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"Come home, America"

Okay, I'll admit it. In the 1972 presidential election, I voted for George McGovern over Richard Milhous "I'm-not-a-crook" Nixon. But it wasn't because of Watergate, which had barely invaded the national consciousness at the time.

Democratic nominee McGovern didn't get to make his acceptance speech at his party's National Convention that summer until the early morning hours, after most television viewers had gone to
bed. Consequently, few Americans heard one of the finest, most patriotic speeches ever delivered in a political campaign. Few Americans heard World War II-hero McGovern's stirring, eloquent plea, "Come home, America," in which he made the case for the United States to end its destructive, ill-conceived foray into Viet Nam and come home.

It would take three more years and tens of thousands more casualties for that hope to be realized. And when it came, Viet Nam was left much as it would have been if our country had never taken sides in what was clearly a civil war.

I've written extensively on the waste of American lives and treasure in unnecessary wars that serve no national interest and that result, mostly, in the status quo ante bellum. (I had to throw in a little Latin. Miss Preische, my Ramsey High School Latin teacher would be proud.)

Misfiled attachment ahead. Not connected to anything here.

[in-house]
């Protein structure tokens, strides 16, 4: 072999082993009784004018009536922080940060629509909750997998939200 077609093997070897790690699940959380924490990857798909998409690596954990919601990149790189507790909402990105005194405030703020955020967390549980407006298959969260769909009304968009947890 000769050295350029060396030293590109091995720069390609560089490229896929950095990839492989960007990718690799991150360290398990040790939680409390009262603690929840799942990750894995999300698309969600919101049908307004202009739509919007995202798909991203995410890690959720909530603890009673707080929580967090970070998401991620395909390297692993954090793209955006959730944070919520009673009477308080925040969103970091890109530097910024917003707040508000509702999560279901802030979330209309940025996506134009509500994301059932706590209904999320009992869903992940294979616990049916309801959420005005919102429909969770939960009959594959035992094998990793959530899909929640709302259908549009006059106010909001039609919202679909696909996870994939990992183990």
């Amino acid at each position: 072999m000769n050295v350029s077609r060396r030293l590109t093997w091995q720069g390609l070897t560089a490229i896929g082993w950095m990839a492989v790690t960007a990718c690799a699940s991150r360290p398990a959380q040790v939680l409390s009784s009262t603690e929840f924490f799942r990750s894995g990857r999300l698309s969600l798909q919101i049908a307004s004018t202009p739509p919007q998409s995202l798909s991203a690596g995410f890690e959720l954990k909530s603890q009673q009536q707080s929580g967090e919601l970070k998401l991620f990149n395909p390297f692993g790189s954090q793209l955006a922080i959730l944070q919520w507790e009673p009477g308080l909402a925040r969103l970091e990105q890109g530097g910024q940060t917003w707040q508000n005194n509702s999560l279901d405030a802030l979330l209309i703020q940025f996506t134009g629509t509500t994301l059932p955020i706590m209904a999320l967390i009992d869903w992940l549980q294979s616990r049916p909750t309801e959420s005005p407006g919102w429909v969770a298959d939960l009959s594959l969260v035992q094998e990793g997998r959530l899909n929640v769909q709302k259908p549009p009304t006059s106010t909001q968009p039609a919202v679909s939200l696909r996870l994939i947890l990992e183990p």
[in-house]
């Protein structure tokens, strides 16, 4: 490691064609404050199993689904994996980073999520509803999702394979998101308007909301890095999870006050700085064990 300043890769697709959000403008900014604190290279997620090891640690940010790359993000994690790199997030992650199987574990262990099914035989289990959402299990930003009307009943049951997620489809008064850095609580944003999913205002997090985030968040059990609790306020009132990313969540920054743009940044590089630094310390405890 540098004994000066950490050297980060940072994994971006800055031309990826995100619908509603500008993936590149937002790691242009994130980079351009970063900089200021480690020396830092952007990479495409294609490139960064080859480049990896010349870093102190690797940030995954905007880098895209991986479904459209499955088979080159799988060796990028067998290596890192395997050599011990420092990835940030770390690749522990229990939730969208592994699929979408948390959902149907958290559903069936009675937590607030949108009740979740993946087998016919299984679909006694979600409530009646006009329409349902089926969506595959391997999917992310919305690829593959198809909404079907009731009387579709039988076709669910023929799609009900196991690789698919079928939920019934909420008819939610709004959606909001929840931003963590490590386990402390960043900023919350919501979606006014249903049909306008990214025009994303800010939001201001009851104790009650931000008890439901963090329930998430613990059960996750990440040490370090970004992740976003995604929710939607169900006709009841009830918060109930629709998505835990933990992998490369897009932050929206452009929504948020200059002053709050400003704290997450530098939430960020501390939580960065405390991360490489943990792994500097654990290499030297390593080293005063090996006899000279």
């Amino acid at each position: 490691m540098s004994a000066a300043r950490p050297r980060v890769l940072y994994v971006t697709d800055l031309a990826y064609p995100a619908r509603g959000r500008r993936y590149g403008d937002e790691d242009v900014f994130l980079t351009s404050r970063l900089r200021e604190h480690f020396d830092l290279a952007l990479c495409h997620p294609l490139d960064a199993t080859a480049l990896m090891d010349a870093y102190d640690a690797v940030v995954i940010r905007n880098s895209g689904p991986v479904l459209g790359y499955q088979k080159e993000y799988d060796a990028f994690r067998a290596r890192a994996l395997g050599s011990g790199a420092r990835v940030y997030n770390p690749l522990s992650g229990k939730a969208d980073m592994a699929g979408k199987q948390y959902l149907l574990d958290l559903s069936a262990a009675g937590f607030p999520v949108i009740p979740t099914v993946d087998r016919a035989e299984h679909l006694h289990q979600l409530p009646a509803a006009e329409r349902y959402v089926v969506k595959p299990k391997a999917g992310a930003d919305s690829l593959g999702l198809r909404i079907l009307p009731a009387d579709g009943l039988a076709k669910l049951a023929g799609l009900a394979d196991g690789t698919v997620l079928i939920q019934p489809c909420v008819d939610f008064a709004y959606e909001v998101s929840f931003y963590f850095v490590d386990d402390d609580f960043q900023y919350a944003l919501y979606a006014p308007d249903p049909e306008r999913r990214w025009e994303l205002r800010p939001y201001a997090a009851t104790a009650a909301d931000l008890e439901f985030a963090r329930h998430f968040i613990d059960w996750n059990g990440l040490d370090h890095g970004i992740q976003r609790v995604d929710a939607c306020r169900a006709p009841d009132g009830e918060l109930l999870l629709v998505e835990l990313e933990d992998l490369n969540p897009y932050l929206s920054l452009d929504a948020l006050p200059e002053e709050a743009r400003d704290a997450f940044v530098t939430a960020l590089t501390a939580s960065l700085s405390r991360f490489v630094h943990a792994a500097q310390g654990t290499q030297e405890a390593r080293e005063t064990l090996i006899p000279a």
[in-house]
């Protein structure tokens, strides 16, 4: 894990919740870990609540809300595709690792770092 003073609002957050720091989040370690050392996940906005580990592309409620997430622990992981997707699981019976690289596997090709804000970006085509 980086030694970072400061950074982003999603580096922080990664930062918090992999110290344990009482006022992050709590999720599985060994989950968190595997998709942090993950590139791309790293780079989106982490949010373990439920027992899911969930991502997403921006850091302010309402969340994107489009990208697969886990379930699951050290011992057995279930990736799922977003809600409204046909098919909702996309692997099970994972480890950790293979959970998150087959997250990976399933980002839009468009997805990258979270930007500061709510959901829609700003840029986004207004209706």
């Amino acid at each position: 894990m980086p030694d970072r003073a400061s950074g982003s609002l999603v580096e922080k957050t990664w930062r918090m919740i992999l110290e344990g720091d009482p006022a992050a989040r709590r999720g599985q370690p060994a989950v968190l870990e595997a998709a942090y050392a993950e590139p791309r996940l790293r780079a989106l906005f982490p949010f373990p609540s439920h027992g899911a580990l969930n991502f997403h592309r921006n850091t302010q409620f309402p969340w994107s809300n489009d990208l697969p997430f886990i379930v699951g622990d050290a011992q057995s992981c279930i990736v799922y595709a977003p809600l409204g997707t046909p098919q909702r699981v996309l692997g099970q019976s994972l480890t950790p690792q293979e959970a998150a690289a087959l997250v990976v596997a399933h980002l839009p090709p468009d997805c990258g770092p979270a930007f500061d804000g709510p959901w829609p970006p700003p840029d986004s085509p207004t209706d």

This past week, in a "here-we-go-again" moment I'd hoped would never come, President Obama announced that we would begin supplying arms and ammunition to Syrian rebels, but only those whom we identify as being the good guys, as if that were possible. Yes, I know: 93,000 Syrians are dead in this conflict. There is immense pressure to intervene, to stop the bloodshed. We're constantly reminded that the United States is the world's sole superpower—an overworked justification for our acting as the world's policeman. You know where that got us in the last two, 10-plus-year wars we've engaged in.

I'm not an isolationist. But with our country's own infrastructure in shambles, with our economy barely crawling off the rocks of a Great Recession, with an American military on the verge of exhaustion, and with 75 percent of Americans tired of war and against further involvement in Middle-Eastern religious factionalism and fanaticism—a state of affairs around for a thousand years—I think it is time to remember George McGovern's plea. A time to "Come home, America."
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